And that on our watch, the sacred cause of America will never bow, never break, never bend. And the America we love, the one we love will endure. So to the families, from your pain, may we find purpose to live life worthy of the loved ones you lost.

This president has been vilified and written off for his alleged “failed presidency.” I continue to believe that his is the voice of compassion and conviction that we need in this deeply troubled and troubling time. I hope we’ll hear more about “those who spread the lie for power, political gain and for profit.”


36 thoughts on “Spreading the Lie “for Power, Political Gain and for Profit”

    1. Thank you for this valuable article, whungerford. Yes, those in the disloyal opposition want to elide vexing issues into one handy sound bite and evade their responsibilities. I haven’t even heard offerings of “thoughts and prayers” in connection with the Buffalo horror. It seems even hypocritical civility is no longer possible.


  1. i am not American. Where we live we know that it is the sheer volume of guns which is the problem. Unscrupulousness people are prepared to let people die rather than sacrifice money or power. The idea that mental health is the issue is just nonsense. I have lived in America and I loved it. I care very much about what happens to you all. It is horrifying to watch the carnage. Our leader had to stare down the gun lobby to ameliorate the situation here.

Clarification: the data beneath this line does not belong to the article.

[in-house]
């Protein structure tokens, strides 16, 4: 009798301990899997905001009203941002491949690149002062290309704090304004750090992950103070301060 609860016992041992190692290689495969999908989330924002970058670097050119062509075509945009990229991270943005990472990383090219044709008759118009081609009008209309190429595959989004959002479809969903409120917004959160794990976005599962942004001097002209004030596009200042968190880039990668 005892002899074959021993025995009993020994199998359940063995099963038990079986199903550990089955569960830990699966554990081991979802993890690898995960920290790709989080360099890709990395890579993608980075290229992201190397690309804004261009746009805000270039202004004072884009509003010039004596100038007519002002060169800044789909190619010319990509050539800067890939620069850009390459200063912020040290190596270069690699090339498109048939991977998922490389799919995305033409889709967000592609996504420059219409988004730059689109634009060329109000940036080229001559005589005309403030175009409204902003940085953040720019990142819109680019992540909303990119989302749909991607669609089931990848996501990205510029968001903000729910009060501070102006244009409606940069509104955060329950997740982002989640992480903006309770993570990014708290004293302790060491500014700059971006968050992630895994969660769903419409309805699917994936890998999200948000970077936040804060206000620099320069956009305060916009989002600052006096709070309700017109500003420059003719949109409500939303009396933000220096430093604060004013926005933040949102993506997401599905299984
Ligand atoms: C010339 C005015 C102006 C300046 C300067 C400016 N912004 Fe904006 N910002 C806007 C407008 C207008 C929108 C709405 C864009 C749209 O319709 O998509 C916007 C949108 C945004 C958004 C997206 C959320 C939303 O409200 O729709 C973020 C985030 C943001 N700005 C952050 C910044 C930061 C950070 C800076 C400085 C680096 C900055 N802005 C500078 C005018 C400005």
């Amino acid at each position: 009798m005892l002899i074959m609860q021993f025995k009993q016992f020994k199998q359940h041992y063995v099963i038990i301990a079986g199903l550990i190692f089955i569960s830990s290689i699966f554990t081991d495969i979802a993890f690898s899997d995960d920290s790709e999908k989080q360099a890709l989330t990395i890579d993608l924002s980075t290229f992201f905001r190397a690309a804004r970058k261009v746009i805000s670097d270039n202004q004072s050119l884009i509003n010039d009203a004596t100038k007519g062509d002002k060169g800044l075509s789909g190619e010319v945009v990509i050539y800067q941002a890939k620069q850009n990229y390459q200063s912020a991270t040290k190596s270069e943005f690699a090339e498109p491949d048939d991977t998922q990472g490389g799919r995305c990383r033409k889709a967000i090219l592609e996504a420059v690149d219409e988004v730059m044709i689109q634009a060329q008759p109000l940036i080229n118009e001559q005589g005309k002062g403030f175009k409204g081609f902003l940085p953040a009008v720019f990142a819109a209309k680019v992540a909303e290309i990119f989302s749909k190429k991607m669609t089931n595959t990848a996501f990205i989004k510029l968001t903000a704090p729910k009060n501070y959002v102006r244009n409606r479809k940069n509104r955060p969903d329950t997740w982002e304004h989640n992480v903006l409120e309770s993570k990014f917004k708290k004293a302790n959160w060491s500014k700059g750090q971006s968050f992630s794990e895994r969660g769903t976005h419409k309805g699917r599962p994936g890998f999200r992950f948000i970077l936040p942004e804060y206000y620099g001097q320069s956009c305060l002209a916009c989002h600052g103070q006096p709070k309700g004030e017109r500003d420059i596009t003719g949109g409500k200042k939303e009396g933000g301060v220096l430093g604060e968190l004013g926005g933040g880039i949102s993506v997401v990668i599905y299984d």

Liked by 2 people

    1. Hi, and welcome! The majority of Americans, including gun owners, also know that guns are a huge part of the problem. Overcoming the hatred is very difficult, but diminishing the human toll is—as the President said—possible by banning assault weapons. Their only use is to kill as many people as possible in a very brief time.

      I greatly appreciate your concern. I work hard at believing we will get through these strange, unsettling times, which are not unknown to us historically—except for the attempted coup on Jan 6, 2021.


      1. It would perhapss take a movement, similar to the anti-Vietnam war movement to maybe initiate change.Almost every US leader has had their triumphs. For Reagan it was bringing down the Berlin Wall for Clinton for me, it was bringing peace to Northern Ireland. Even Bush played a role in fighting Aids in Africa. Obama it was healthcare.I realize Biden has the mammoth job of reuniting a traumatized country and yes in my view you were all abused. I watched it happen. America brought Germany back into the world after WW2 (and Japan come to that). America has the capacity to heal itself too. Do you know Germans were actually marched through former concentration camps. I am not saying that should be done today but cleverer people than I, know what needs to me done.